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A sudden, violent downdraft of air over a small area (less than 16 sq km or 6.24 sq mi) that lasts at least 25 minutes. Microbursts can cause winds with speeds as high as 270 km (167 mi) per hour. They are difficult to detect and predict with standard weather instruments. They are especially hazardous to airplanes during landing or taking off.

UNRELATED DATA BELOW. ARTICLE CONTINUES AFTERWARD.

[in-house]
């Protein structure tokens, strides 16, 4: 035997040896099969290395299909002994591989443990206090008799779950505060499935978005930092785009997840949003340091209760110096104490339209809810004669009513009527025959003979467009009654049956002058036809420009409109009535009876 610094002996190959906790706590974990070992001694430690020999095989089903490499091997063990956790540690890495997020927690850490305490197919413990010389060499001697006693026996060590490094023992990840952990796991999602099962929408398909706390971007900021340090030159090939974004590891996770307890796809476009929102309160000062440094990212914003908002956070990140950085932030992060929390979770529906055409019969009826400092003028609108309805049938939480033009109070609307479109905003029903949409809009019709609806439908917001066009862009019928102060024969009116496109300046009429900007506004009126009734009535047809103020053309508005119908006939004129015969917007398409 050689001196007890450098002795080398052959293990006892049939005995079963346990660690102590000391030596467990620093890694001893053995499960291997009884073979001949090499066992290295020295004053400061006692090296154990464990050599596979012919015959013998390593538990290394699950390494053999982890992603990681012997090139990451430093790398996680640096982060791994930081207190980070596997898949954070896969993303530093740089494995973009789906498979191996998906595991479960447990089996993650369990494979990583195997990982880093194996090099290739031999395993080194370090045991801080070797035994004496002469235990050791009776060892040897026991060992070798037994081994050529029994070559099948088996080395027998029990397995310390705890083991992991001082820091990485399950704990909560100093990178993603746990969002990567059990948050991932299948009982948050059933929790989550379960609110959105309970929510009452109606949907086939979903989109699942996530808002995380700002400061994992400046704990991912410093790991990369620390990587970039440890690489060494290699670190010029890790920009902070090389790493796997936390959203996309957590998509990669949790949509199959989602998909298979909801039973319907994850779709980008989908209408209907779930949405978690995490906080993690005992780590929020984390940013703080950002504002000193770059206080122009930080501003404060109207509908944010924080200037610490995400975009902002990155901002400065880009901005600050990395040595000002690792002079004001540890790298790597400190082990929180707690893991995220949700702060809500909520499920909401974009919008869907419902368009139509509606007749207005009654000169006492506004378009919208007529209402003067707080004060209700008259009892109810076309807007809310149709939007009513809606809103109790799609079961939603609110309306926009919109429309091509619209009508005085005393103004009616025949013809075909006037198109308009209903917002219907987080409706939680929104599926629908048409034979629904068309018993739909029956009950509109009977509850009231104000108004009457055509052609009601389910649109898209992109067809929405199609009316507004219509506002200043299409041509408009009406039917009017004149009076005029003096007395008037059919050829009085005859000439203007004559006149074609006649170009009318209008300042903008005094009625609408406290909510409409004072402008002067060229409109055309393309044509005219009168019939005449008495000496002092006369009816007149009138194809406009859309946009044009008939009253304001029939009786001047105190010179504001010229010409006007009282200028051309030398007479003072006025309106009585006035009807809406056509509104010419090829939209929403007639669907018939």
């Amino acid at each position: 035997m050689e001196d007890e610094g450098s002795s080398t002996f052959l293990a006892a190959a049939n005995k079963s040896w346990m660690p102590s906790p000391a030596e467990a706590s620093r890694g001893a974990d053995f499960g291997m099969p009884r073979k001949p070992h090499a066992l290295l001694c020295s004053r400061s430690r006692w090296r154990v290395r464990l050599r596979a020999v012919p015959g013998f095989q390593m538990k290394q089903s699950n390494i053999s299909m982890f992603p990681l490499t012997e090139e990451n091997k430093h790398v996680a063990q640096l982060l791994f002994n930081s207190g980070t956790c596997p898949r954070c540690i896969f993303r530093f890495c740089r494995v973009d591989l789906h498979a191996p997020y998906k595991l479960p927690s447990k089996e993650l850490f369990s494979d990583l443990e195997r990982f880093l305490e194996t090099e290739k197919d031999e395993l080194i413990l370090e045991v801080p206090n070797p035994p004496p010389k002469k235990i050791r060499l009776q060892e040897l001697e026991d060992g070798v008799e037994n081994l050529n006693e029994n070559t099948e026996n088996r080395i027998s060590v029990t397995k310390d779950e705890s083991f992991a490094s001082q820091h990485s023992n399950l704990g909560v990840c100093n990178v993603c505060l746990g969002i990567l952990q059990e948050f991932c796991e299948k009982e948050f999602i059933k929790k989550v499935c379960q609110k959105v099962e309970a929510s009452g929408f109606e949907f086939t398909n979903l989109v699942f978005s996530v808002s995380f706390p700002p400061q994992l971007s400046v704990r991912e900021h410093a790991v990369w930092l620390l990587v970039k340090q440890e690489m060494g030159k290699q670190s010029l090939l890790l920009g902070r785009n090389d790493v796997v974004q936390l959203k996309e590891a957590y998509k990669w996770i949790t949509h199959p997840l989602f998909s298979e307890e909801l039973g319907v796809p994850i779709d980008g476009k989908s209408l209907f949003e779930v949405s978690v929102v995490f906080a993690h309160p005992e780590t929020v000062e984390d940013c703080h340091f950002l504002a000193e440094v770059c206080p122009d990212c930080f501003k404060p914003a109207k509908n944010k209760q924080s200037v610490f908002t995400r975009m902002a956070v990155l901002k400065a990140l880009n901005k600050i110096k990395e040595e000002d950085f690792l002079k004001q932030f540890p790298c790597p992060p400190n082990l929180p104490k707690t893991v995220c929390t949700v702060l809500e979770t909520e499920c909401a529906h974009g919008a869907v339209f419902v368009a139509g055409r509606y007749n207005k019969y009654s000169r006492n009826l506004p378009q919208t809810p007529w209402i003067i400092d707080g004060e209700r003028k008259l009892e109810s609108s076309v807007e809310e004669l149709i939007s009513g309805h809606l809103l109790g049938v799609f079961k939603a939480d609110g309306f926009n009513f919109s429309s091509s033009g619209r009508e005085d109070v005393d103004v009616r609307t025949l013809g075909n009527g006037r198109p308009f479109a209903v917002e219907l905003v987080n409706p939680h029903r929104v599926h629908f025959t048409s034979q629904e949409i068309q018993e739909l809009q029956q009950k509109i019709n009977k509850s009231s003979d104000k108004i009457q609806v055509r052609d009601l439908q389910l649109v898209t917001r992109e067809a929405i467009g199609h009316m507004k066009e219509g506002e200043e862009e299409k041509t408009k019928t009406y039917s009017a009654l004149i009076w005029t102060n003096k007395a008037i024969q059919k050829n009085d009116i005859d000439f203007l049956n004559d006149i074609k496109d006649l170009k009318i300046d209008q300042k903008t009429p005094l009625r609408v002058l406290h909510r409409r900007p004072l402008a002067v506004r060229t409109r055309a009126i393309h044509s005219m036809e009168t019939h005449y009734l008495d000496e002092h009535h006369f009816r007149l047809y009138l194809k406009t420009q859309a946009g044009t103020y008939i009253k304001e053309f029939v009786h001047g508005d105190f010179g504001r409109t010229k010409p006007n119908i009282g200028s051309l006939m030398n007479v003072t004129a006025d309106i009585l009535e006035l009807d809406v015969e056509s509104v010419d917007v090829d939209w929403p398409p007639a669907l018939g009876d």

pattern of intense winds that descends from rain clouds, hits the ground, and fans out horizontally. Microbursts are short-lived, usually lasting from about 5 to 15 minutes, and they are relatively compact, usually affecting an area of 1 to 3 km (about 0.5 to 2 miles) in diameter. They are often but not always associated with thunderstorms or strong rains. By causing a sudden change in wind direction or speed-a condition known as wind shear-microbursts create a particular hazard for airplanes at takeoff and landing because the pilot is confronted with a rapid and unexpected shift from headwind to tailwind.